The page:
Magic. Music. Mischief. Discovery. Poetry. Art. Laughter. Acceptance. LOVE.
These are just a few words that come to mind when one thinks of William Shakespeare’s A Midsummer Night’s Dream. It’s part of what’s made this one of Shakespeare’s most popular comedies. These things resonate with us so strongly because they’re all things we hope to experience in a lifetime – if we’re lucky, we’ll experience them many times over before our time on Earth is up. Midsummer offers us the opportunity to share those experiences with the characters as they seek acceptance and joy, are overcome by magic, and ultimately discover love. By sharing in their experiences, we experience them as well. That shared experience is of course a result of our empathy, and it’s that empathy that makes us human. Arguably, it is our most valuable asset.
But what if our world was suddenly void of music? Art? Poetry? There is no longer cause for joy and laughter. And without the potential for creativity, there is no discovery. No acceptance, only constant dissatisfaction. And perhaps no love either.
Maslow’s hierarchy of needs states that we all must start with the most basic needs: air, food, water, shelter, sleep, and reproduction. Only when these are acquired, can we seek safety and security through employment, property, and health. And only after those needs are met can we even begin to prioritize love and belonging, a sense of connection to others and our environment.
Our play begins in a world where people are struggling to meet even their most basic needs. Civilization as we know it has been nearly wiped out. It is apparent that the world we once knew has taken a sharp turn towards destruction; its people having clearly lost respect for their environment and each other. We no longer enjoy the things that we once took for granted: fresh food, running water, clean air – and luxuries such as cell phones and air conditioning are a distant memory.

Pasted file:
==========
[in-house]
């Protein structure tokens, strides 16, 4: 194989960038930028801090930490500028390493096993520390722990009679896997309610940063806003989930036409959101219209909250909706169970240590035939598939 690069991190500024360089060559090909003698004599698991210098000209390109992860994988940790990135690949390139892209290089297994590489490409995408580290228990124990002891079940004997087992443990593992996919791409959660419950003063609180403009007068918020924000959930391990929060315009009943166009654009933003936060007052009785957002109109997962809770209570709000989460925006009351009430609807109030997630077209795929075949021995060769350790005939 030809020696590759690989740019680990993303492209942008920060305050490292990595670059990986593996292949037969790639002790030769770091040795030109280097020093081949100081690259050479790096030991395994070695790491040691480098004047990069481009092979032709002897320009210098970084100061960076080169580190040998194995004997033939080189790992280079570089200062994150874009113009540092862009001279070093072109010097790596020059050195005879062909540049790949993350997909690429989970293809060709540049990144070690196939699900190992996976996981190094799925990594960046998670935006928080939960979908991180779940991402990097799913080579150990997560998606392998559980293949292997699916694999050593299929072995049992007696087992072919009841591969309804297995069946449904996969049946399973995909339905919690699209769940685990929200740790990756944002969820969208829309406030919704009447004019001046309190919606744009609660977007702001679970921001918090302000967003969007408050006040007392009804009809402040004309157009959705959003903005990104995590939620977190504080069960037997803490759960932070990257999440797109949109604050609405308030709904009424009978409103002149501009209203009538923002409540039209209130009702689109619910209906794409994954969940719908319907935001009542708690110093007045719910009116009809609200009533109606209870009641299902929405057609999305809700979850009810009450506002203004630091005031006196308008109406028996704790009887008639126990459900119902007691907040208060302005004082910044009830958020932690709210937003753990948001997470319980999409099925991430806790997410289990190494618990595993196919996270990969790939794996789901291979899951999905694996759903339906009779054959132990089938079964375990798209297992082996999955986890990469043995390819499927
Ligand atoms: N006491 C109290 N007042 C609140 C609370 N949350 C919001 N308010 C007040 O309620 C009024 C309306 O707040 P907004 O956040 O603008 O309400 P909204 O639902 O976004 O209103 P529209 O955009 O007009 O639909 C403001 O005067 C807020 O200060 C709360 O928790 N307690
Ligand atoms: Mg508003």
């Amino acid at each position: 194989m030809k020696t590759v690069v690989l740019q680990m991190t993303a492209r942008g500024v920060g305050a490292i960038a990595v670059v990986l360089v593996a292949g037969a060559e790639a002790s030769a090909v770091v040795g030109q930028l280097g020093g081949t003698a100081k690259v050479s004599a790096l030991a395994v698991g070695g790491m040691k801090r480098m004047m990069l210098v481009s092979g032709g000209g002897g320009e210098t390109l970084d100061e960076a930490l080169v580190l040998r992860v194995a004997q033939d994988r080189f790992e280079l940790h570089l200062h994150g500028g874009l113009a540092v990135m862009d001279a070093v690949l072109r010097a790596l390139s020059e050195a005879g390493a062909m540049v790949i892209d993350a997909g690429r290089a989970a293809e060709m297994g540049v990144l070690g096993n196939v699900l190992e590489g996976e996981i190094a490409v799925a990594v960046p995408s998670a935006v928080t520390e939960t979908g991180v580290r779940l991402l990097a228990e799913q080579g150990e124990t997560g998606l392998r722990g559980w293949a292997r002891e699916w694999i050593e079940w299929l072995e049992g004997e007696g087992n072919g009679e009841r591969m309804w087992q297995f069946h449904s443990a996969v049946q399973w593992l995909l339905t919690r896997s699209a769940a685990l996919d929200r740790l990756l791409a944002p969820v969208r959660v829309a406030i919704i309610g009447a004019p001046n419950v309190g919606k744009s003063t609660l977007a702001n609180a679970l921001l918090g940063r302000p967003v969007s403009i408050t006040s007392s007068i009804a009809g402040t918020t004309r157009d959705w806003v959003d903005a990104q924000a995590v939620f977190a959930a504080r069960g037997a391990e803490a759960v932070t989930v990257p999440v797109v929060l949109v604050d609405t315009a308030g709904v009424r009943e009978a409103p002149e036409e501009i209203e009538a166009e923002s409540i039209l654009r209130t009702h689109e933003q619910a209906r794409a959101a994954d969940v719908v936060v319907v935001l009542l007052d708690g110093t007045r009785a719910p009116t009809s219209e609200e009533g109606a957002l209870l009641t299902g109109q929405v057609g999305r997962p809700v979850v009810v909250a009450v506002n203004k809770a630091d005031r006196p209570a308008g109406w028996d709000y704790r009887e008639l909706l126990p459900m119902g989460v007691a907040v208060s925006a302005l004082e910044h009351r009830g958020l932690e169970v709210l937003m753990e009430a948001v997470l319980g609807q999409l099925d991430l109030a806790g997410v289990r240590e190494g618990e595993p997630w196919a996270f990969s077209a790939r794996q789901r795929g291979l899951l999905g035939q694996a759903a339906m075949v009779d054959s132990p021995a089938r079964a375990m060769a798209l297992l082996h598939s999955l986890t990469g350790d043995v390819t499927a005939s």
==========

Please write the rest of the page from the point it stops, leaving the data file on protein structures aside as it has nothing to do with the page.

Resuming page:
What room is there for art or music in such a world? Why bother with creating something new when it’s likely to be destroyed all over again? Who could have the capacity for empathy and love in a world where there is only self-serving bias, blame, and hate.
Our characters are a troupe of players, actors on a mission to bring some beauty back into a world that has forgotten the healing power of storytelling. Each space they inhabit becomes their stage, and by endowing its objects with new life and purpose, they hope to spark a sense of renewal and rebirth: at the very least to leave the place a little better than they found it. What better story to bring to our old forgotten school playground than Shakespeare’s most magical and playful comedy?
A Midsummer Night’s Dream is a journey towards discovering connection and camaraderie, a reminder to recognize those things we truly value and to take responsibility for their continuance. It’s a celebration of community, acceptance, and the absolute ridiculousness and absurdity of love. You are invited to take this journey with us, and to take from it whatever speaks to the empathic human in you. In the words of William Shakespeare, “Welcome, wanderer.”
— Emily Van Fleet, Director of A Midsummer Night’s Dream